Lymph Node Pain

Lymph Node Pain: When to Worry

Lymph node pain can be indicative of major health problems and so should be taken very seriously. The lymph nodes perform vital functions in your body and are one of our body’s greatest allies in the fight against infection and disease.

What the Lymph Nodes Do

Lymph nodes, part of the lymphatic system, play a critical role in proper immune function. They work to trap and filter out bacteria and viruses, ever defending our bodies against invading enemies. Your lymph nodes are also home to white blood cells (known as lymphocytes), our warriors against contagions.

Lymph nodes are not glands, as they are sometimes mistakenly referred to. While glands are actually organs that are part of an entirely different bodily system, when people say “swollen glands,” they usually mean swollen lymph nodes.

Lymph nodes are roundish, small, and are located at hundreds of points throughout the body – most noticeably under the arms and on the neck, as well as at the groin. Lymphatic vessels connect the body’s many lymph nodes. Through these vessels travels lymph, a liquid that circulates through the lymphatic system and works to carry unwanted cells out of the body. Lymph is full of white blood cells as well as valuable proteins and other nutrients. As it travels to the various cells of the body to clear out dangerous materials, lymph delivers these important nutrients.

Lymph can sometimes be seen coming out of cuts or abrasions to the skin. It is clear due to the presence of so many more white blood cells than red. When lymph is unable to circulate, harmful substances build up in the body. This is a condition known as edema.

Reasons For Lymph Node Pain

Lymph node pain is usually indicative of illness or infection – nodes are swollen and inflamed because they are working at maximum capacity to fight the invading cells off.
Some swelling of the lymph nodes is perfectly normal and is the sign of a healthily functioning immune system. When the nodes are inflamed, they are doing their job in our bodies.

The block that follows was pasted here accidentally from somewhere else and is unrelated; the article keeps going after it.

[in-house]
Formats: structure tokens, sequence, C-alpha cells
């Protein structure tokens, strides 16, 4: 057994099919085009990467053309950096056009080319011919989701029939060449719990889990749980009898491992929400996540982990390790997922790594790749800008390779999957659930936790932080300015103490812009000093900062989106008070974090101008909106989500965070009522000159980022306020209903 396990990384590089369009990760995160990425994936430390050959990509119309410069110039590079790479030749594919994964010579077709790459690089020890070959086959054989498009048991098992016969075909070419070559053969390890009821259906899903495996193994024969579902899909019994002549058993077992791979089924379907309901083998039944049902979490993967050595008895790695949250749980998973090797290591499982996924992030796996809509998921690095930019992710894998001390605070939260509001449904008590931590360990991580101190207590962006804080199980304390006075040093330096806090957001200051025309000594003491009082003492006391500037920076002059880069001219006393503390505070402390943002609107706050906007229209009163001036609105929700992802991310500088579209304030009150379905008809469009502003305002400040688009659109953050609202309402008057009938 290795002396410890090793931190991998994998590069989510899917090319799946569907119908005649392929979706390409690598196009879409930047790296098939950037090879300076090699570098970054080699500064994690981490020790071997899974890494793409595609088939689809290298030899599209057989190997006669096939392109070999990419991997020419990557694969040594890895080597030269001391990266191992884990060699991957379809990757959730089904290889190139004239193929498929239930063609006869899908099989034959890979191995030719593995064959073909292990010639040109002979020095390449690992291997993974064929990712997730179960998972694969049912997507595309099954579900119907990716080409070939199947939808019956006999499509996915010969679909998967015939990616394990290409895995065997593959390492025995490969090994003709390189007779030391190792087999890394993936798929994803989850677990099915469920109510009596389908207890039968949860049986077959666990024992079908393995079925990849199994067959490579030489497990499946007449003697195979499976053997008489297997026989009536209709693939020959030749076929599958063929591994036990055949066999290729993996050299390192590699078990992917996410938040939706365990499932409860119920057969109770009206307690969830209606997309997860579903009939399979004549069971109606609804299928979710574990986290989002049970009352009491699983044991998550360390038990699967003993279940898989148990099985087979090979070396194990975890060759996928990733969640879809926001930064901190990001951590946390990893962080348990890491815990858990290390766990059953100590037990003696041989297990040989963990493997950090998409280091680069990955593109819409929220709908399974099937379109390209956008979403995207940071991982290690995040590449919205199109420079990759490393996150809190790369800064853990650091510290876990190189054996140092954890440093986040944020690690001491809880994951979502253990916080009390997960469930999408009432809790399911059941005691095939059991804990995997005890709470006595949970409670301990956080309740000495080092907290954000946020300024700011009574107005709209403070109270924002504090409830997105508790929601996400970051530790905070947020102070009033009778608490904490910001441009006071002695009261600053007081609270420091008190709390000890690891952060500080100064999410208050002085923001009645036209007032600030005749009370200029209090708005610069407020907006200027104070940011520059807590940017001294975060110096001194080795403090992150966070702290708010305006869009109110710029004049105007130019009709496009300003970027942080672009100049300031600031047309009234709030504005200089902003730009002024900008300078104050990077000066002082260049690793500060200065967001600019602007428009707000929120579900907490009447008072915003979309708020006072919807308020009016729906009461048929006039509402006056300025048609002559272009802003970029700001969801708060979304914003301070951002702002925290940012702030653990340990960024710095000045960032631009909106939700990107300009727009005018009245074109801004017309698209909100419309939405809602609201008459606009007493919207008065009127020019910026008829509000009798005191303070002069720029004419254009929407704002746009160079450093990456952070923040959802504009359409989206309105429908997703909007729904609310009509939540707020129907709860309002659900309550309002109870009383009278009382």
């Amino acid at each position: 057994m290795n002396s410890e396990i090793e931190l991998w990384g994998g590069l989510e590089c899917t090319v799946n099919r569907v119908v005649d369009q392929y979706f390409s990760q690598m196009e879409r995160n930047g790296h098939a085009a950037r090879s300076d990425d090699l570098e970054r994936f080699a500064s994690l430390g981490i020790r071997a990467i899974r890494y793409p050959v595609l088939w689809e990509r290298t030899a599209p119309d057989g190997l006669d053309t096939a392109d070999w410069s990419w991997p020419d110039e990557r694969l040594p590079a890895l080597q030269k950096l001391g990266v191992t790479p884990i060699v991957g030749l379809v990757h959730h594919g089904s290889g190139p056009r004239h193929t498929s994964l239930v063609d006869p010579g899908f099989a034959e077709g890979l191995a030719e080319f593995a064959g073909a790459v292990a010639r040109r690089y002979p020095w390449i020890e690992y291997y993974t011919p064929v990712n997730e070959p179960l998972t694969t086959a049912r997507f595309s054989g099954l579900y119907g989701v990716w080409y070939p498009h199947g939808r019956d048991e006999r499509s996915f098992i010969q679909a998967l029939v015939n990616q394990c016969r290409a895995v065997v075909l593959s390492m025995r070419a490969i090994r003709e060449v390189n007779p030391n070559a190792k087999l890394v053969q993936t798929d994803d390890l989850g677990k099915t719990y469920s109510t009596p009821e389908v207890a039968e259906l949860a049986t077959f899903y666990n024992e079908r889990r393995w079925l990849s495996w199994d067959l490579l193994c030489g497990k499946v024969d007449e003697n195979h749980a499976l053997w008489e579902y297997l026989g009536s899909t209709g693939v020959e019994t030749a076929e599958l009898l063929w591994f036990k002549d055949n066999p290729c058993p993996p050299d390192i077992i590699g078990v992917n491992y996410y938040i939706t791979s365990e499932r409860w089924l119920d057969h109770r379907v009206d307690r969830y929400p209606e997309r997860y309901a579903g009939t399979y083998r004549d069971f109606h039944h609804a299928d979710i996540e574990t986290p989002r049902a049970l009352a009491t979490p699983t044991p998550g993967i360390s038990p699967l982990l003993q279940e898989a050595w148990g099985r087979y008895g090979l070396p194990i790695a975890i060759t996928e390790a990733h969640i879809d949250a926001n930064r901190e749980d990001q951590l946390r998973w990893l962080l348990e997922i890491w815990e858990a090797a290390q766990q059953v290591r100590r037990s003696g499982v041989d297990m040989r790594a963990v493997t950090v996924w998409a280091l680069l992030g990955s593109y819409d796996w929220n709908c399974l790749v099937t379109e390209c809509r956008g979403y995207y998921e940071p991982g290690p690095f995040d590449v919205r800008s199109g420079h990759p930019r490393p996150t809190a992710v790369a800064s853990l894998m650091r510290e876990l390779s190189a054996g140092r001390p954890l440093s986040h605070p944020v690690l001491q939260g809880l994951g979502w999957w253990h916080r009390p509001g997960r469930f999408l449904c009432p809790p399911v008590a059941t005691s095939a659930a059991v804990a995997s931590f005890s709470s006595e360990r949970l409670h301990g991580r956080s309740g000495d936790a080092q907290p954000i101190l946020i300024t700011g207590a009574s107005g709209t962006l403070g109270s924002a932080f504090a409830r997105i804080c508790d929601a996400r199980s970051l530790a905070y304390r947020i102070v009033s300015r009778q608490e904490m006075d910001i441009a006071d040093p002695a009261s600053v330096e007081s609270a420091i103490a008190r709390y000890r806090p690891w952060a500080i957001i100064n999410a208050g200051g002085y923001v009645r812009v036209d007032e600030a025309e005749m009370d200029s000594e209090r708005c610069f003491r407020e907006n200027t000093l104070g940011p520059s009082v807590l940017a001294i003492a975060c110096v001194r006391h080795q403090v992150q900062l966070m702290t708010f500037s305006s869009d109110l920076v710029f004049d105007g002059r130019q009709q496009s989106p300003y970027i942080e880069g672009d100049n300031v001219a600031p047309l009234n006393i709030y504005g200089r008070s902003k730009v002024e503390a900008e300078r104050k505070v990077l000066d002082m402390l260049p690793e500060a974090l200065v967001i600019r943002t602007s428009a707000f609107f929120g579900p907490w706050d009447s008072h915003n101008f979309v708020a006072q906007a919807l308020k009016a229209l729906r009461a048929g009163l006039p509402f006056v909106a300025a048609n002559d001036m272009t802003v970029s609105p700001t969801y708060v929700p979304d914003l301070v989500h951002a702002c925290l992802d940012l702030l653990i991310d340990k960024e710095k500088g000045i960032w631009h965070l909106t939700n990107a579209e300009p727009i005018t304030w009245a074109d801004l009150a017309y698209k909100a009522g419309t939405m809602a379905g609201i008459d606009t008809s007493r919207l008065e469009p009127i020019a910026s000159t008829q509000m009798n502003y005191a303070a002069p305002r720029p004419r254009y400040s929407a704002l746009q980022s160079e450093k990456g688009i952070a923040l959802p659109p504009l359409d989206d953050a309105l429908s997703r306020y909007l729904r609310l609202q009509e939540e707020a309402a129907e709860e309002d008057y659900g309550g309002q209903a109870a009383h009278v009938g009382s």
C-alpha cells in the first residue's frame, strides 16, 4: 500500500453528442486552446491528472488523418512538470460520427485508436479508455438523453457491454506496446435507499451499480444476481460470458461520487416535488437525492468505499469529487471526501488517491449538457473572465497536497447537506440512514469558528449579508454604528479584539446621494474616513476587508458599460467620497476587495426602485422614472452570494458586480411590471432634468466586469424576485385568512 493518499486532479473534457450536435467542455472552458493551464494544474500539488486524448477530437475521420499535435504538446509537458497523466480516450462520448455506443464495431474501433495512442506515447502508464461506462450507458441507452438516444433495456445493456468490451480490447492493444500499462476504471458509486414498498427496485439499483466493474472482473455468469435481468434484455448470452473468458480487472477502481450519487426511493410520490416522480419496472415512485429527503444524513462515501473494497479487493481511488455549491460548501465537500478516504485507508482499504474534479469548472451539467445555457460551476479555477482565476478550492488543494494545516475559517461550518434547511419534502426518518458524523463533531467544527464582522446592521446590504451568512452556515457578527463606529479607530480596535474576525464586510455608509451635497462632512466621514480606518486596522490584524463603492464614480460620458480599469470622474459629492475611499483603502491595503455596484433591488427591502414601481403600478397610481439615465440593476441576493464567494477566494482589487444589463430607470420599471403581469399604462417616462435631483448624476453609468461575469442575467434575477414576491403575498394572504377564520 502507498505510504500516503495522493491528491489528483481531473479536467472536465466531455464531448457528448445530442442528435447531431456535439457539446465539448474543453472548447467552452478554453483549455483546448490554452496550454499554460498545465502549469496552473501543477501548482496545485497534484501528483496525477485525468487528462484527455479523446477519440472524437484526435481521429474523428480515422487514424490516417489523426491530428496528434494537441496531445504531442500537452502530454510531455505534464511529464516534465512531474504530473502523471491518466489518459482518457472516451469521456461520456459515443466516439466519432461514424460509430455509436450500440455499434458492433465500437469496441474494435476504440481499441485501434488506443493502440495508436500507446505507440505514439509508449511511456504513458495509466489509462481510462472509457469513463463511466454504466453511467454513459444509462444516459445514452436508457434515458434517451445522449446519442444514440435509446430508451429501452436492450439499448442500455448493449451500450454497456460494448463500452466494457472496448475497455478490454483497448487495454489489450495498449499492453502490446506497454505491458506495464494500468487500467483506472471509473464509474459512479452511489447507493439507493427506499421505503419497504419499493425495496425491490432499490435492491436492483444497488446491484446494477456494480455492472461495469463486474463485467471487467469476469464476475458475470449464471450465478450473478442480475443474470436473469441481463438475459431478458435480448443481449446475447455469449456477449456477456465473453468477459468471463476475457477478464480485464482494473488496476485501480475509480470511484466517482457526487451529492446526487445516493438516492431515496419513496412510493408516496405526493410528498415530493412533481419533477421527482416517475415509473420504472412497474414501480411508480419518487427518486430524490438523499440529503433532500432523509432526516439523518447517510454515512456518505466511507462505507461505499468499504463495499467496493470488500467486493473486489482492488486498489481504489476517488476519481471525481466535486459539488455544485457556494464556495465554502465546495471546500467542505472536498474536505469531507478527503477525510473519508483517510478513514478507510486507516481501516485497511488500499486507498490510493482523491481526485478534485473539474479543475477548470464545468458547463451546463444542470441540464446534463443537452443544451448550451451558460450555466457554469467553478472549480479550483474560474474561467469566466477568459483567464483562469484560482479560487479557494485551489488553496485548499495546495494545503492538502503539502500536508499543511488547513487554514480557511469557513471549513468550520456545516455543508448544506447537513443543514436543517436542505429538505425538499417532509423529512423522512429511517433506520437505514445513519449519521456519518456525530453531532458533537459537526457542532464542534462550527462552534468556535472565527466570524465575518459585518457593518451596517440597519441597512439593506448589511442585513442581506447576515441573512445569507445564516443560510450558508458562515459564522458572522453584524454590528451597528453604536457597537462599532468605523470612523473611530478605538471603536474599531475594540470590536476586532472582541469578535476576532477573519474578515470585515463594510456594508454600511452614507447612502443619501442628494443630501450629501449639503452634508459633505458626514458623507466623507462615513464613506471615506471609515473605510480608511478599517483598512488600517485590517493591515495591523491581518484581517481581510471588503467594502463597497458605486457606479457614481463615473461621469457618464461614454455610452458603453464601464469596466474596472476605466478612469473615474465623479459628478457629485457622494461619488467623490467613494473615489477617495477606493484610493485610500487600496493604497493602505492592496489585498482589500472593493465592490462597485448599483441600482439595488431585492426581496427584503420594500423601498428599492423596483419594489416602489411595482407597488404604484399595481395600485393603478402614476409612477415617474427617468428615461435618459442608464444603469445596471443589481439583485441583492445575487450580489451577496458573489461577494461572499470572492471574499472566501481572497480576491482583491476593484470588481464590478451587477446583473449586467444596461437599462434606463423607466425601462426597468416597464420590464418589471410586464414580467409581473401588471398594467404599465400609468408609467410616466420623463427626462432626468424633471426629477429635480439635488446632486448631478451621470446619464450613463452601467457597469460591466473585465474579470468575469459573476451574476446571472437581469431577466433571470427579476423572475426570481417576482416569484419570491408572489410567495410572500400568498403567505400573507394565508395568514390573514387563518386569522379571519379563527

There are cases when swollen and painful lymph nodes need to be looked at by a doctor, because it could be a sign of serious problems. When invaders, like cancer cells, overwhelm the body’s ability to fight them, the lymph nodes will react accordingly.

Certain medications and vaccines can cause lymph node swelling. The vaccine for typhoid often has this effect, as does the anti-epileptic phenytoin.

To determine whether your lymph node pain could be something more than a common bug or a reaction to your meds, feel the affected nodes. They should be less than 1 centimeter in diameter. If they are larger than a centimeter, you should call your doctor immediately.

 

Your lymph nodes should be fairly firm. If they are very soft and squishy it could well mean that they are not faring so well against whatever is attacking your immune system.

Another sign that you should contact a physician is when the skin over any lymph node that is also painful looks red or pink. This is usually a signifier of severe infection in the body.

If your lymph node pain is accompanied by fever, profuse sweating, fatigue, or rapid weight loss, you should consult an expert. These symptoms are associated with serious conditions from “cat scratch fever” to lymphoma.

If you are thinking about using lymph node massage to relieve your pain, discuss it with a medical practitioner. Lymph nodes are very delicate. Manipulating them can be a dangerous prospect, and can even exacerbate the problem if not done properly and carefully.